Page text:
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The parties seek mediation for the purpose of attempting to fully resolve their dispute without having to engage in the uncertainty and expense of the judicial trial process.  Like any other endeavor of importance, thoughtful preparation is often the key to success in securing the best results.  Mr. Jones always fully prepares in advance for each mediation session. This preparation includes thorough review of the parties’ mediation statements, including all supporting materials, and research on the current controlling case law and recent awards related to the issues in dispute.  Likewise, all parties must prepare to come to the session ready to fully present all relevant legal arguments and supporting facts as well as reasonable assessments of the damages being sought for each claim made. 


All participants should also come prepared to listen to, and fully consider the positions of the adverse parties.  They should, at all times, keep in mind that there is no trier of fact present that they are trying to convince to make any final decision with respect to their legal rights in the dispute. They are simply trying, in a professional manner, with the assistance of the mediator, to reach a voluntary binding agreement with the other side that both parties can accept to finally resolve their dispute.

Mediation Statements


Well prepared mediation statements that focus on the relevant facts and evidence, are of great value in helping the mediator and opposing parties understand the basis of the dispute as well as any unique legal arguments and cases that the parties contend support their positions. It is generally helpful that these statements be exchanged with the other parties in advance of the mediation session so that they will have the opportunity to more fully understand and consider the other parties’ position, and may be able to see where the participants agree on some of the basic underlying facts of the case.  However, it is understood that the parties may have information and arguments they believe should be shared with only the mediator.  All parties are therefore encouraged to exchange with the other parties, whatever information they believe will be helpful. They can then provide any additional confidential information by way of a “Confidential Supplemental Statement” to the mediator only.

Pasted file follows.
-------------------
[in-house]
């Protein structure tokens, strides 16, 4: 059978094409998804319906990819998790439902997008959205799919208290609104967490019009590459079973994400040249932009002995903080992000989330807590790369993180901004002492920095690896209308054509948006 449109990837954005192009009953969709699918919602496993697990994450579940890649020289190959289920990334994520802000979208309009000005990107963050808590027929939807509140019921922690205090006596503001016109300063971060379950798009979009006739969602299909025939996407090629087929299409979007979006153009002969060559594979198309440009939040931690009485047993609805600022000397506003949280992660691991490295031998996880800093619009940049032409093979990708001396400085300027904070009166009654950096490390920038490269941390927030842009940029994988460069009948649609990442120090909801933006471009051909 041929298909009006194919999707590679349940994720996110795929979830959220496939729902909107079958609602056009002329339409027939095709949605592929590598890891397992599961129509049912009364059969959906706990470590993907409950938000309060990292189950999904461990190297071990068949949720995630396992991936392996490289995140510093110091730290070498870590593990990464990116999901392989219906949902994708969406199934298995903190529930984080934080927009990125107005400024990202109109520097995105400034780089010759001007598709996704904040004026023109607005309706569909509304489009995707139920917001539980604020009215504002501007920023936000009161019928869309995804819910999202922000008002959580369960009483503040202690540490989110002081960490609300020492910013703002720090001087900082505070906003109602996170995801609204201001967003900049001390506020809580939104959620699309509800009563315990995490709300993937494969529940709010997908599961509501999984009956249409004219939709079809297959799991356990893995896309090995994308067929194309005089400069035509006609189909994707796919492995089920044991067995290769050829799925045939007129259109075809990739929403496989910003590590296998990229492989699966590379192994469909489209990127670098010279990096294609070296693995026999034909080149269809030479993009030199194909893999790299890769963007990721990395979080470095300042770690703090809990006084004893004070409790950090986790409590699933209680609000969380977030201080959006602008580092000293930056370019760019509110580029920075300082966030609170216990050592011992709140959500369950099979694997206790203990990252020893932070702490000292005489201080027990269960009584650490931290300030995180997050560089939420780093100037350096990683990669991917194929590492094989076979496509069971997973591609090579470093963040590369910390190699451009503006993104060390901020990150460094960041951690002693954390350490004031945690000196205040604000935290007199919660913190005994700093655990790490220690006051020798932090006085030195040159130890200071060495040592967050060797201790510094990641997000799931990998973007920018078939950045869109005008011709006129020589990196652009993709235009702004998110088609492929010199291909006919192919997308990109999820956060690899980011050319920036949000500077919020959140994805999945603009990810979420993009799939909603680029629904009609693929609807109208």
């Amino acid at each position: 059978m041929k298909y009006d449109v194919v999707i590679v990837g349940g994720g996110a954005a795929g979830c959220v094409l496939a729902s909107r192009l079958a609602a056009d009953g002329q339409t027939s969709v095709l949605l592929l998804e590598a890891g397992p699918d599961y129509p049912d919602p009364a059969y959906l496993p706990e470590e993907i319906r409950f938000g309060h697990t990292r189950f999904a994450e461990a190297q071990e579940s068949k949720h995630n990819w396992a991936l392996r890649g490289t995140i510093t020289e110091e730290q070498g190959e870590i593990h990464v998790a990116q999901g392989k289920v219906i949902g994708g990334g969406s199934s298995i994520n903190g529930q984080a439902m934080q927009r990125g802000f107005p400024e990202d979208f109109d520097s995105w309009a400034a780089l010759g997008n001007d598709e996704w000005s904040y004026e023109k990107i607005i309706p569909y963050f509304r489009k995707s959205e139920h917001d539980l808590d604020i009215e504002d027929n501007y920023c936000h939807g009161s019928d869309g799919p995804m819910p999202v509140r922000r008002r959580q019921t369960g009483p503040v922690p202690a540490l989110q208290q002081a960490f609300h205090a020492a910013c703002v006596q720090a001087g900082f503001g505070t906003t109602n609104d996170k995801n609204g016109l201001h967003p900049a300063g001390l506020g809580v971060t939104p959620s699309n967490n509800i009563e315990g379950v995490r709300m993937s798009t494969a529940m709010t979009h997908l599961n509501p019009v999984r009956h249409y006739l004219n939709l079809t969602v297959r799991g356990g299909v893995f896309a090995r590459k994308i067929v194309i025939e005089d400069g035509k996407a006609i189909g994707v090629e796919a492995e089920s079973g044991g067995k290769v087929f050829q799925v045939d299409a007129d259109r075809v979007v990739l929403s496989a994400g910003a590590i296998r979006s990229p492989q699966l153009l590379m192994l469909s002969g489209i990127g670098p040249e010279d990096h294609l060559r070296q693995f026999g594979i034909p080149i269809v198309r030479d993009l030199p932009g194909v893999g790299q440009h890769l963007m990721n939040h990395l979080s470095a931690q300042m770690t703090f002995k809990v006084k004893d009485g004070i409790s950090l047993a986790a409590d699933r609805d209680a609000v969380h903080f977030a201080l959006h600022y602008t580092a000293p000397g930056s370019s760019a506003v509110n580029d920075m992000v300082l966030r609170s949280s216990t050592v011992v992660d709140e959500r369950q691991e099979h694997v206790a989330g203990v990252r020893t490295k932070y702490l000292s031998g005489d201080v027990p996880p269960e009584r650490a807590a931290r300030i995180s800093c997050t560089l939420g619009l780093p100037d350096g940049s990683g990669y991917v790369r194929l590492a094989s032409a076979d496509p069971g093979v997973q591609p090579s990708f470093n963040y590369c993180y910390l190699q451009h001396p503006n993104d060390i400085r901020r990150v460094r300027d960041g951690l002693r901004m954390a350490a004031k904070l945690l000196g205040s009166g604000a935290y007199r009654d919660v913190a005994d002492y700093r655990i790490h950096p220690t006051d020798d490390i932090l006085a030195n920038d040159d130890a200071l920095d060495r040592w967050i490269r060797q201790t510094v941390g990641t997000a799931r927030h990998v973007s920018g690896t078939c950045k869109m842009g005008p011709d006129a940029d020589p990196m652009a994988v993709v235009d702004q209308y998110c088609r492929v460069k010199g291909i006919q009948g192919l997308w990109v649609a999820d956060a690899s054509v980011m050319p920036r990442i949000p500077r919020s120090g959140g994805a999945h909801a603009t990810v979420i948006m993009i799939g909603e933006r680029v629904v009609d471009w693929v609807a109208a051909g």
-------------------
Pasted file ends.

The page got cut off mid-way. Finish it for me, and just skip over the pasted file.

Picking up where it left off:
Of course, if a party does not want to exchange their mediation statement with the other parties, they may submit their Mediation Statement to the mediator only with a clear notation on the first page that it is to be “Confidential to the Mediator Only.”  Mediation statements should be limited to no more than 15 pages, exclusive of any supporting documentation.  Mediation Statements should be provided to the mediator at least seven days prior to the date of the mediation session.  The parties may also bring to the session any additional supporting documents they believe may be helpful in the resolution of the dispute.

Proposed Settlement Agreement

While not required, it is strongly recommended that prior to the mediation session, defendant's counsel prepare and send to opposing counsel, a draft settlement agreement and general release that contains the basic terms and conditions that defendants believe will be necessary for reaching a final settlement once the major disputed issues are settled.  This should prevent any surprise late in the negotiations as the parities are attempting to negotiate an enforceable final agreement or agreed upon term sheet.

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